Hilltops
Hartwick College's Student Newspaper

The View From Oyaron Hill

A Music Review: Modest Mouse, Strangers To Ourselves

04.21.15

Abbey Vermeal


I should preface this week’s music review by saying that Modest Mouse is one of my favorite bands of all time. Up until a few weeks ago, I swore by their album “Good News For People Who Love Bad News”. I recommended it to everyone I had music conversations with, without fail, and listened to it on a regular basis. And as much as I will always adore that album, it’s safe to say that I now have a new favorite.


“Strangers to Ourselves” was originally arranged to be released on March 3rd, but the release date was pushed back to March 17th.  It’s the band’s sixth album, and has had a very good response so far since its release.


For those who aren’t familiar, Modest Mouse is a very unique band, most fitting in the genre of alternative rock, known for their lead singer’s rough, raspy and unusual voice, their use of a wide range of instruments, and their most popular song, “Float On.” While I love that song, it doesn’t really do justice to the full range of sound that you get as a listener on any given album that the band releases. “This Is a Long Drive For Someone With Nothing to Think About,” the band’s first album released in 1996, brought in a lot of listeners that dearly loved the rough, unpolished, and sometimes even distant sound of the band. Isaac Brock’s voice itself always sounds like he’s been smoking for 20 hours before singing, and many fans really loved the unproduced and gritty nature.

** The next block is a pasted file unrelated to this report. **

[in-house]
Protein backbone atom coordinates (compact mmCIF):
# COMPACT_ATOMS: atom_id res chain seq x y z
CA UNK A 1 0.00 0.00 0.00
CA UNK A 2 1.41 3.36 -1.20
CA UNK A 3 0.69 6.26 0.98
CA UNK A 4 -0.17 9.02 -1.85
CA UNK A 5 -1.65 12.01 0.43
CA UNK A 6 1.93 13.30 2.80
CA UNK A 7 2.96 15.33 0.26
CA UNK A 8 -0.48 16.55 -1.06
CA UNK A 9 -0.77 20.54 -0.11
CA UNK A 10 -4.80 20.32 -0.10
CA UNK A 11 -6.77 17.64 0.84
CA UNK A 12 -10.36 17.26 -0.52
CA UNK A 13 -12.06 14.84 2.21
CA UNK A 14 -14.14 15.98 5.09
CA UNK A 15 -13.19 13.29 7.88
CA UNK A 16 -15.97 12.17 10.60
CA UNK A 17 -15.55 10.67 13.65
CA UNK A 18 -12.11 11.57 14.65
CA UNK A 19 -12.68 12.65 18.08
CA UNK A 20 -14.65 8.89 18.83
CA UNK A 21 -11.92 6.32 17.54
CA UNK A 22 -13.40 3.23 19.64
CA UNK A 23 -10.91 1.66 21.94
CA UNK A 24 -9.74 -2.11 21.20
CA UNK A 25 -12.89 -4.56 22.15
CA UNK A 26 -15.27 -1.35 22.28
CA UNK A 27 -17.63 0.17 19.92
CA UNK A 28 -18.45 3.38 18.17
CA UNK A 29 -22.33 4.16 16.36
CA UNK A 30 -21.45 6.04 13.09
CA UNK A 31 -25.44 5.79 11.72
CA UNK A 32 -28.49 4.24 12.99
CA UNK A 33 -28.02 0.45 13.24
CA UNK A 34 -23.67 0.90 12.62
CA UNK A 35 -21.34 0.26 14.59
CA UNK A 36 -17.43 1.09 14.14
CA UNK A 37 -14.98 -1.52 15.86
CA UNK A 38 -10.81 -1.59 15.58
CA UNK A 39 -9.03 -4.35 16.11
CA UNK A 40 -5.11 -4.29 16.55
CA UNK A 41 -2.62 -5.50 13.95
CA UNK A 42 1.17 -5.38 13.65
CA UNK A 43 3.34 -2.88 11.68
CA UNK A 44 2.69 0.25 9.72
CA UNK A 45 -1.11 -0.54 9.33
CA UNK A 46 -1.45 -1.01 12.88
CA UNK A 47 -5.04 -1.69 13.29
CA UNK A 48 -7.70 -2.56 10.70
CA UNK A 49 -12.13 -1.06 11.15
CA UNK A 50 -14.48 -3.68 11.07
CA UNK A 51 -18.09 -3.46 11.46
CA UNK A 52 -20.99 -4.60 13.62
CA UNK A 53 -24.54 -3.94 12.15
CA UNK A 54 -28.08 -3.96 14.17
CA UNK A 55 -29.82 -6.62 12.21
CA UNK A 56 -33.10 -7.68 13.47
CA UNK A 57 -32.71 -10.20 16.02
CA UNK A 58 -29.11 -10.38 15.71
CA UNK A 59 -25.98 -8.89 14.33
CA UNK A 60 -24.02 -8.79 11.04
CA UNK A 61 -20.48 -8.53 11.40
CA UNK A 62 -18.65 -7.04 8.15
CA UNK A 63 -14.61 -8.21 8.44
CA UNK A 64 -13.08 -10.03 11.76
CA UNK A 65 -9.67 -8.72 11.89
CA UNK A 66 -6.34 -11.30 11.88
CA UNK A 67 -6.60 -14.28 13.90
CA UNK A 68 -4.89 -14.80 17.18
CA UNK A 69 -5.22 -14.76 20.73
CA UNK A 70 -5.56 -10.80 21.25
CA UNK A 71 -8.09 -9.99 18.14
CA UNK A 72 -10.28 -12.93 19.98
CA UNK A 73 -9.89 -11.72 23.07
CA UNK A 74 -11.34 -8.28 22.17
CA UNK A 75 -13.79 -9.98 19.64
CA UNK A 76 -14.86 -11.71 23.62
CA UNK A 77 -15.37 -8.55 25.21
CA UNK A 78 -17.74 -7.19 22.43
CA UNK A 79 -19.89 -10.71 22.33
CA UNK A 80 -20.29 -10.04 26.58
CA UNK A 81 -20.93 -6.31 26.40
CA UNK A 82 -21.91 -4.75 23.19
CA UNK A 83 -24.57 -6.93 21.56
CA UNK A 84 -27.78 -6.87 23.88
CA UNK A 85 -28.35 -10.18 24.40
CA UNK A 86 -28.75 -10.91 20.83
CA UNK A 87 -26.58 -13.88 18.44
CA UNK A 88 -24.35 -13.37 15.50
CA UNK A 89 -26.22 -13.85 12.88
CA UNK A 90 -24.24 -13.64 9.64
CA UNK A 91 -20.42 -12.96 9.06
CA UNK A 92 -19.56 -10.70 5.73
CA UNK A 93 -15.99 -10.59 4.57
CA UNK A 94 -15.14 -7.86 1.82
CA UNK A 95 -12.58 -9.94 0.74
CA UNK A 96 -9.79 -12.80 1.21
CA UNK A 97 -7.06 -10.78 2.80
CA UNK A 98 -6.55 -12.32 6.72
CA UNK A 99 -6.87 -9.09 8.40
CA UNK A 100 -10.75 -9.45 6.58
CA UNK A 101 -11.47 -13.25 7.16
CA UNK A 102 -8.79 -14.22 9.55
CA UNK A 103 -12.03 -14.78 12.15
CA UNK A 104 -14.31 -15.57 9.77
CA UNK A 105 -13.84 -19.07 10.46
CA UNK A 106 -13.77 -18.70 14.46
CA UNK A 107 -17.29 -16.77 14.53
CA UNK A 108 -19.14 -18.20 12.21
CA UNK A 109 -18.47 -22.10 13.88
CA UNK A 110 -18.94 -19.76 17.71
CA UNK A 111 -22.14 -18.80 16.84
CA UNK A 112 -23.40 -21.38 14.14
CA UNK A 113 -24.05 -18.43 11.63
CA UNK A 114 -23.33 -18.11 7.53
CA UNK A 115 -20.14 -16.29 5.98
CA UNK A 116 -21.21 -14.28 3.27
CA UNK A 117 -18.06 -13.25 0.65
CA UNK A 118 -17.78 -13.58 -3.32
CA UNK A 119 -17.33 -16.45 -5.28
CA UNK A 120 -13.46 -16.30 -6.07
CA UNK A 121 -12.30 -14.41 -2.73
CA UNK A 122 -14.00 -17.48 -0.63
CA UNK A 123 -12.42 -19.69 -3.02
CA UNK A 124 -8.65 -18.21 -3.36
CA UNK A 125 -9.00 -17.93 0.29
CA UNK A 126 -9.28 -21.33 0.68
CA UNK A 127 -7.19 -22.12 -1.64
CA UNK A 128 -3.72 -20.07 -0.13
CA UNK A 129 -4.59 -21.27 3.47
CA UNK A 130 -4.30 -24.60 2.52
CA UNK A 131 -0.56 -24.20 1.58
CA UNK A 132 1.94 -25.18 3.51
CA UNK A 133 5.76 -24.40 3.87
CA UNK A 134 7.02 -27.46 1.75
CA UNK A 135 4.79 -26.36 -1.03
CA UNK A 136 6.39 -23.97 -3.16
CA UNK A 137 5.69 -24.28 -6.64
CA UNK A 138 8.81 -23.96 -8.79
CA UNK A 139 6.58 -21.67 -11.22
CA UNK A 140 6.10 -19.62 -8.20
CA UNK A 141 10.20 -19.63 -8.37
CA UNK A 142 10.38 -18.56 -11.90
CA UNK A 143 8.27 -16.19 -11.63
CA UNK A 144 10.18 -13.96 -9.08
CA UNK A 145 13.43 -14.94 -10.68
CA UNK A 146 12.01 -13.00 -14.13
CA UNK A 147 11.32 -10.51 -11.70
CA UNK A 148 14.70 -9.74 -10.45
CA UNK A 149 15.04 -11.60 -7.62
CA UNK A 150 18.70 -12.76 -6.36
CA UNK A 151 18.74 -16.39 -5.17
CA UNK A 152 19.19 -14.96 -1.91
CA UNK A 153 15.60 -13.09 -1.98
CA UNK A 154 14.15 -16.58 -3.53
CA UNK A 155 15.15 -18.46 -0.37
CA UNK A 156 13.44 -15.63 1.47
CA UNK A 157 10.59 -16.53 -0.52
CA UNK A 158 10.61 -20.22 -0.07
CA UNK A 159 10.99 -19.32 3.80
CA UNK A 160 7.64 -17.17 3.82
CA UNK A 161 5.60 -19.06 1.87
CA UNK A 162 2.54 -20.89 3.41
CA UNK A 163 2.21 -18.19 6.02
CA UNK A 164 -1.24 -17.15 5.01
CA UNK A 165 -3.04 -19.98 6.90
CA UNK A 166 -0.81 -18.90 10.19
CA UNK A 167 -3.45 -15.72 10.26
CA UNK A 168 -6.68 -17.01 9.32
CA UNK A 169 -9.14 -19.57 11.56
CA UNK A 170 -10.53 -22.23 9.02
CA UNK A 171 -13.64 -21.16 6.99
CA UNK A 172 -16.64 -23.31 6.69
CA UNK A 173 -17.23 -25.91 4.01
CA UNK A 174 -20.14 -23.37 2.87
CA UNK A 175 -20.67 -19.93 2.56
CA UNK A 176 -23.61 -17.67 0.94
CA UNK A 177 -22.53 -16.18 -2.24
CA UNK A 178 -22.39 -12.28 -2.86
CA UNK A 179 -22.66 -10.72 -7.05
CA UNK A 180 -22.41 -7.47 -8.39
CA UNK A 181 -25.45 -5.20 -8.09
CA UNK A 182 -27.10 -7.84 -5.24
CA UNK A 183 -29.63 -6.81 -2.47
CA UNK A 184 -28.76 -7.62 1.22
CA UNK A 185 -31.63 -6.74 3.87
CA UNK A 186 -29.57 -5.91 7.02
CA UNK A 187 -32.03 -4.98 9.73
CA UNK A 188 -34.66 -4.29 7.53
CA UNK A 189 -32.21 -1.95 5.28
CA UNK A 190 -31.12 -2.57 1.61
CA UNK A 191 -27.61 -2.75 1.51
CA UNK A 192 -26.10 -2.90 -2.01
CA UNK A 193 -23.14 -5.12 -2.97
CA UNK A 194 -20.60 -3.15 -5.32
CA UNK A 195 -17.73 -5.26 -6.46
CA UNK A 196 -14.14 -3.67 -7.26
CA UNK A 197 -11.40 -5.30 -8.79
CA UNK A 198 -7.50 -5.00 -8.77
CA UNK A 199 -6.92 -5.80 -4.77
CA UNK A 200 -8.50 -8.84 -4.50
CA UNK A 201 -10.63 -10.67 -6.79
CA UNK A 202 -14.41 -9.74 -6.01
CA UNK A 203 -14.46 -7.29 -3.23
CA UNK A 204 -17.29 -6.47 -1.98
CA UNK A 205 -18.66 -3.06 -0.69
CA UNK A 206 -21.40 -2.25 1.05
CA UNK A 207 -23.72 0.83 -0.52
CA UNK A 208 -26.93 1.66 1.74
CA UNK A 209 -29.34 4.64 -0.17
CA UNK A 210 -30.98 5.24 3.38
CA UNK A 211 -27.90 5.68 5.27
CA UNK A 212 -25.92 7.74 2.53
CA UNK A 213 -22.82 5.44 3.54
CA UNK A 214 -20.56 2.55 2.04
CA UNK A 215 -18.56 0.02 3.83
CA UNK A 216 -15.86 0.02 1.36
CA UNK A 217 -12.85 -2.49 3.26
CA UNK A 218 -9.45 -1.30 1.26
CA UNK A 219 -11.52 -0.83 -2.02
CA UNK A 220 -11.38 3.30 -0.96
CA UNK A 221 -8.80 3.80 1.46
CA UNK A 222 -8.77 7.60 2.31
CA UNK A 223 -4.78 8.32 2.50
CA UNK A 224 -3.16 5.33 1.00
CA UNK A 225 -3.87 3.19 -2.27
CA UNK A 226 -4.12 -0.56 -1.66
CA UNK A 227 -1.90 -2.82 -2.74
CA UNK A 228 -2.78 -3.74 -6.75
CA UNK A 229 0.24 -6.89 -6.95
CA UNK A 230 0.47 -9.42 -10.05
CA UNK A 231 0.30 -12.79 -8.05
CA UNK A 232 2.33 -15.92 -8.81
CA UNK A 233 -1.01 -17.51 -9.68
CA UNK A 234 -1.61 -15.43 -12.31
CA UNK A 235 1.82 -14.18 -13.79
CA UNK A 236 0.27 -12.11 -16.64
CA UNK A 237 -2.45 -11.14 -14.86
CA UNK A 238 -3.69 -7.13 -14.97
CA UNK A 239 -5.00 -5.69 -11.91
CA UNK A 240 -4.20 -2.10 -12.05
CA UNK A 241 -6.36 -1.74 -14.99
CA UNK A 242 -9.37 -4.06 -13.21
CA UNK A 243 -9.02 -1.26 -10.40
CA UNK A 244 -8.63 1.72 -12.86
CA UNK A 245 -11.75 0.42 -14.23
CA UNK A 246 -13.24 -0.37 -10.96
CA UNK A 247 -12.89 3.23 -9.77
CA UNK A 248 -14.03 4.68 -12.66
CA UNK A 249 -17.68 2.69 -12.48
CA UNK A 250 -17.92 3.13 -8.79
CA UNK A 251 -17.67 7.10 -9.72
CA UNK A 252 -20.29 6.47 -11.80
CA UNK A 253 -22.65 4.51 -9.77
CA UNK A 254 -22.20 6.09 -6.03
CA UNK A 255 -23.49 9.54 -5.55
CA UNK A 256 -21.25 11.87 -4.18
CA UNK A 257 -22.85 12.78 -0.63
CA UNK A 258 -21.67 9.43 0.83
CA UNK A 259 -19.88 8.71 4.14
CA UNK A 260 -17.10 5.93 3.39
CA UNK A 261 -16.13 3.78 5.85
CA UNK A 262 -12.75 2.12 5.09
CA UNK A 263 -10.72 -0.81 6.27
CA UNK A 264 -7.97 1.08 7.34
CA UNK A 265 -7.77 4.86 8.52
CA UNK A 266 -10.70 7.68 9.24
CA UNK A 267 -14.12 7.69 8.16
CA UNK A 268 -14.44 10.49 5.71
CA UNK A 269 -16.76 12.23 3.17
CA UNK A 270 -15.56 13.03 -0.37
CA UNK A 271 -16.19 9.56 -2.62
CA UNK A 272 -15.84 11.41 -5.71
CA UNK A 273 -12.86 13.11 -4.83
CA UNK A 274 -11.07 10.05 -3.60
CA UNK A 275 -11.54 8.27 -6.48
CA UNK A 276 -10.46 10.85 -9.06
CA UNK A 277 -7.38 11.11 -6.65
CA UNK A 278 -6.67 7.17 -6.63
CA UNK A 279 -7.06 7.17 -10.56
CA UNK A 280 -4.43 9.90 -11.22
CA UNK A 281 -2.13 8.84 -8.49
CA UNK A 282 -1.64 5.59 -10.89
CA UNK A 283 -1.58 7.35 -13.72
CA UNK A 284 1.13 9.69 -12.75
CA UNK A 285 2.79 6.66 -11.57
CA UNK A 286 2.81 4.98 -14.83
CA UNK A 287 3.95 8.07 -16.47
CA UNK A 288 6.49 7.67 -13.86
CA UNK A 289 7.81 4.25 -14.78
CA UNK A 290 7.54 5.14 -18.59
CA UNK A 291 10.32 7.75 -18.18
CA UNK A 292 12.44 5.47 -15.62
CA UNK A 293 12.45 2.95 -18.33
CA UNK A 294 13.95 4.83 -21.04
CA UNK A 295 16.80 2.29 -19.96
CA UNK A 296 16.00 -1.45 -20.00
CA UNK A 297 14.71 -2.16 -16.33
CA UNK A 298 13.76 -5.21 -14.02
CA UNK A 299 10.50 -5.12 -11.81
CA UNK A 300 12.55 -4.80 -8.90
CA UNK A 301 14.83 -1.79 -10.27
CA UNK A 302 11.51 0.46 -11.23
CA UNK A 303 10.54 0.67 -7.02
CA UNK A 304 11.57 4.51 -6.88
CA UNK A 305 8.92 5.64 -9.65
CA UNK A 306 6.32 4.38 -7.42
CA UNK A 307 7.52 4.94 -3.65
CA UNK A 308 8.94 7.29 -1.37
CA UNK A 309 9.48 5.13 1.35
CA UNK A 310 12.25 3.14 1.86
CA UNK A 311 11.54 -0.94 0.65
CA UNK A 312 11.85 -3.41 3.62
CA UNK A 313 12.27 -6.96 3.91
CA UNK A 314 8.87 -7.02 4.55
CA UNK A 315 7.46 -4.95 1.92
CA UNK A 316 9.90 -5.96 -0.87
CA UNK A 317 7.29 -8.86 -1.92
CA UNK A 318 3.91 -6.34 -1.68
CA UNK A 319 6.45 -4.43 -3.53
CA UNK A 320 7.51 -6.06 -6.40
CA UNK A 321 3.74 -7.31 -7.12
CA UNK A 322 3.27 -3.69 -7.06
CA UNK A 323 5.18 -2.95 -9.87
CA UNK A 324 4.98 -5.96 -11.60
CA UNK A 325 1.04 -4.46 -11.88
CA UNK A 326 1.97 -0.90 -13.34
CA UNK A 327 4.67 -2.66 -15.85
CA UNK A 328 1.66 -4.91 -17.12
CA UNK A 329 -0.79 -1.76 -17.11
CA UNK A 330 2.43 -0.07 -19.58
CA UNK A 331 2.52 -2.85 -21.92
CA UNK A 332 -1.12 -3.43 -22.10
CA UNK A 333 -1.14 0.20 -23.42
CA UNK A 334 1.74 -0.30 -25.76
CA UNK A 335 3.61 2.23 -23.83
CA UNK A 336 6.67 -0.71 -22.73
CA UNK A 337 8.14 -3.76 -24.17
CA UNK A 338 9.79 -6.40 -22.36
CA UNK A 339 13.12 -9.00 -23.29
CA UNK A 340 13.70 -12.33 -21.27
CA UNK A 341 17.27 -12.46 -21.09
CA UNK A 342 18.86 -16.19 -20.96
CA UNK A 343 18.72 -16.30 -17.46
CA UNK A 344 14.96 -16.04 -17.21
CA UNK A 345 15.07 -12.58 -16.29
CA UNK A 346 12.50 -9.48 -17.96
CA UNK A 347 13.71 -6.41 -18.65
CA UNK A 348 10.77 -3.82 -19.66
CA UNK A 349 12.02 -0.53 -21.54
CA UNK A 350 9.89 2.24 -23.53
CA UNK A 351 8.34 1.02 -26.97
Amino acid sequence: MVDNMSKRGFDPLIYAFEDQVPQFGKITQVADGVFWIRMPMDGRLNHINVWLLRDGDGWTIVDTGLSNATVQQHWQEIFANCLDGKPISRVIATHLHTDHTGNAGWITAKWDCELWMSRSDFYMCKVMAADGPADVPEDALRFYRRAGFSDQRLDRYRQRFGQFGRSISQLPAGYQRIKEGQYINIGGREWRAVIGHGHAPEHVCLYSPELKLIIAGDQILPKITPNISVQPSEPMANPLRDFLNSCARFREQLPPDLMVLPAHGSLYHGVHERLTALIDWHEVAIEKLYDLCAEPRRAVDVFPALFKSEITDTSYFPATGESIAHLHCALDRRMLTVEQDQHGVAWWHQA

The more recent albums, however, have started to sound a little more put together. The last album the band released, “We Were Dead Before the Ship Even Sank,” sounded much clearer than anything coming before it. This album took the biggest step toward sounding clear and produced. It’s nice to see the band constantly improving on themselves, and increasing their production quality. Their general genre and feeling has remained the same, staying true to what brought in fans to begin with, but there are noticeable improvements in the music and vocal technique as well as the sound quality. The last album they released was in 2007, making this the biggest gap in album releases in their music career, but the wait and the time they took to create and produce “Strangers to Ourselves” definitely paid off.


This album in particular has a really good blend of fast and slow songs, intense ones and ones that are more relaxed. The opposition can be seen between two of my personal favorites from the album: “Lampshades on Fire” (which heavily reminded me of “Ocean Breathes Salty”), which is upbeat and a bit angry, complete with a ferocious and an odd percussion section that is a staple to Modest Mouse, and “Coyotes,” a much more relaxed take on the band’s typical style. While they’ve released some really beautiful slower songs before, I think that this is the gentlest and most simplistic song that I’ve ever heard from them. Having a song like that on the album creates such a strong connection between it and the listener. Also, the music video is adorable, so watch it if you like animals.